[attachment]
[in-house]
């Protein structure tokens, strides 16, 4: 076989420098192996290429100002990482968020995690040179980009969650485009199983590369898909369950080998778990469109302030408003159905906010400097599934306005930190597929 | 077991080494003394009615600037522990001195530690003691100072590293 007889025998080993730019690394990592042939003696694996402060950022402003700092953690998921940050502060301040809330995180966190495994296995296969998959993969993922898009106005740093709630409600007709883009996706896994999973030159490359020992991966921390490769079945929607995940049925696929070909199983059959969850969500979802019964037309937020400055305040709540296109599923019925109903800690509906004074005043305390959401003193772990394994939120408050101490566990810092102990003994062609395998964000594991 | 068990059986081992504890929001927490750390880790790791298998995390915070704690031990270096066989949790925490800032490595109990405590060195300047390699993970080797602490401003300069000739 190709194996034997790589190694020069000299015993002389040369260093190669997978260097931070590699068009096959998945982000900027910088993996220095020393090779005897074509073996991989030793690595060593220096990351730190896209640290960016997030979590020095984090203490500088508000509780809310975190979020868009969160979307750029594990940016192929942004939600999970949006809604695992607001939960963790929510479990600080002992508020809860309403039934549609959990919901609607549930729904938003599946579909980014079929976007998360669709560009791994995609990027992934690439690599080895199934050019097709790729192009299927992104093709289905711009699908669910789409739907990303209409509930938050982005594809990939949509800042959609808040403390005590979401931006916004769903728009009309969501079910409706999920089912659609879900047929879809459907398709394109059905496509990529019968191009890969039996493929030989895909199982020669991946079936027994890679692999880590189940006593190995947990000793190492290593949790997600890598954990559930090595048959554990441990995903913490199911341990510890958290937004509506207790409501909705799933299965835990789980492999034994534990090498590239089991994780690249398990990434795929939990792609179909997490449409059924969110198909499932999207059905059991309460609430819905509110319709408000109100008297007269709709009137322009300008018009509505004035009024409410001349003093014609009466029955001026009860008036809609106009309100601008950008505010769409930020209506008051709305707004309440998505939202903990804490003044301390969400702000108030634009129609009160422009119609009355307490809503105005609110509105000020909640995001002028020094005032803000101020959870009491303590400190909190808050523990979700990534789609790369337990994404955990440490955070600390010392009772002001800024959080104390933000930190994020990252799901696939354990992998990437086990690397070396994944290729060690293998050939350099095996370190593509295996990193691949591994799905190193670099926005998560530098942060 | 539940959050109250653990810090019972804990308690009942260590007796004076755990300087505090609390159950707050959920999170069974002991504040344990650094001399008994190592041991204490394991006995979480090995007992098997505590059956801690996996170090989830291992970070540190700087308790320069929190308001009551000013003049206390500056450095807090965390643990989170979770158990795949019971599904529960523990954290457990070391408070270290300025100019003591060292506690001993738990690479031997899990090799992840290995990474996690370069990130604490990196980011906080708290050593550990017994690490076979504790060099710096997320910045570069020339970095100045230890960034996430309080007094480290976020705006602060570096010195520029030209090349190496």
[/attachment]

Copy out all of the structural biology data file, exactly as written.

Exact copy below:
[in-house]
């Protein structure tokens, strides 16, 4: 076989420098192996290429100002990482968020995690040179980009969650485009199983590369898909369950080998778990469109302030408003159905906010400097599934306005930190597929 | 077991080494003394009615600037522990001195530690003691100072590293 007889025998080993730019690394990592042939003696694996402060950022402003700092953690998921940050502060301040809330995180966190495994296995296969998959993969993922898009106005740093709630409600007709883009996706896994999973030159490359020992991966921390490769079945929607995940049925696929070909199983059959969850969500979802019964037309937020400055305040709540296109599923019925109903800690509906004074005043305390959401003193772990394994939120408050101490566990810092102990003994062609395998964000594991 | 068990059986081992504890929001927490750390880790790791298998995390915070704690031990270096066989949790925490800032490595109990405590060195300047390699993970080797602490401003300069000739 190709194996034997790589190694020069000299015993002389040369260093190669997978260097931070590699068009096959998945982000900027910088993996220095020393090779005897074509073996991989030793690595060593220096990351730190896209640290960016997030979590020095984090203490500088508000509780809310975190979020868009969160979307750029594990940016192929942004939600999970949006809604695992607001939960963790929510479990600080002992508020809860309403039934549609959990919901609607549930729904938003599946579909980014079929976007998360669709560009791994995609990027992934690439690599080895199934050019097709790729192009299927992104093709289905711009699908669910789409739907990303209409509930938050982005594809990939949509800042959609808040403390005590979401931006916004769903728009009309969501079910409706999920089912659609879900047929879809459907398709394109059905496509990529019968191009890969039996493929030989895909199982020669991946079936027994890679692999880590189940006593190995947990000793190492290593949790997600890598954990559930090595048959554990441990995903913490199911341990510890958290937004509506207790409501909705799933299965835990789980492999034994534990090498590239089991994780690249398990990434795929939990792609179909997490449409059924969110198909499932999207059905059991309460609430819905509110319709408000109100008297007269709709009137322009300008018009509505004035009024409410001349003093014609009466029955001026009860008036809609106009309100601008950008505010769409930020209506008051709305707004309440998505939202903990804490003044301390969400702000108030634009129609009160422009119609009355307490809503105005609110509105000020909640995001002028020094005032803000101020959870009491303590400190909190808050523990979700990534789609790369337990994404955990440490955070600390010392009772002001800024959080104390933000930190994020990252799901696939354990992998990437086990690397070396994944290729060690293998050939350099095996370190593509295996990193691949591994799905190193670099926005998560530098942060 | 539940959050109250653990810090019972804990308690009942260590007796004076755990300087505090609390159950707050959920999170069974002991504040344990650094001399008994190592041991204490394991006995979480090995007992098997505590059956801690996996170090989830291992970070540190700087308790320069929190308001009551000013003049206390500056450095807090965390643990989170979770158990795949019971599904529960523990954290457990070391408070270290300025100019003591060292506690001993738990690479031997899990090799992840290995990474996690370069990130604490990196980011906080708290050593550990017994690490076979504790060099710096997320910045570069020339970095100045230890960034996430309080007094480290976020705006602060570096010195520029030209090349190496």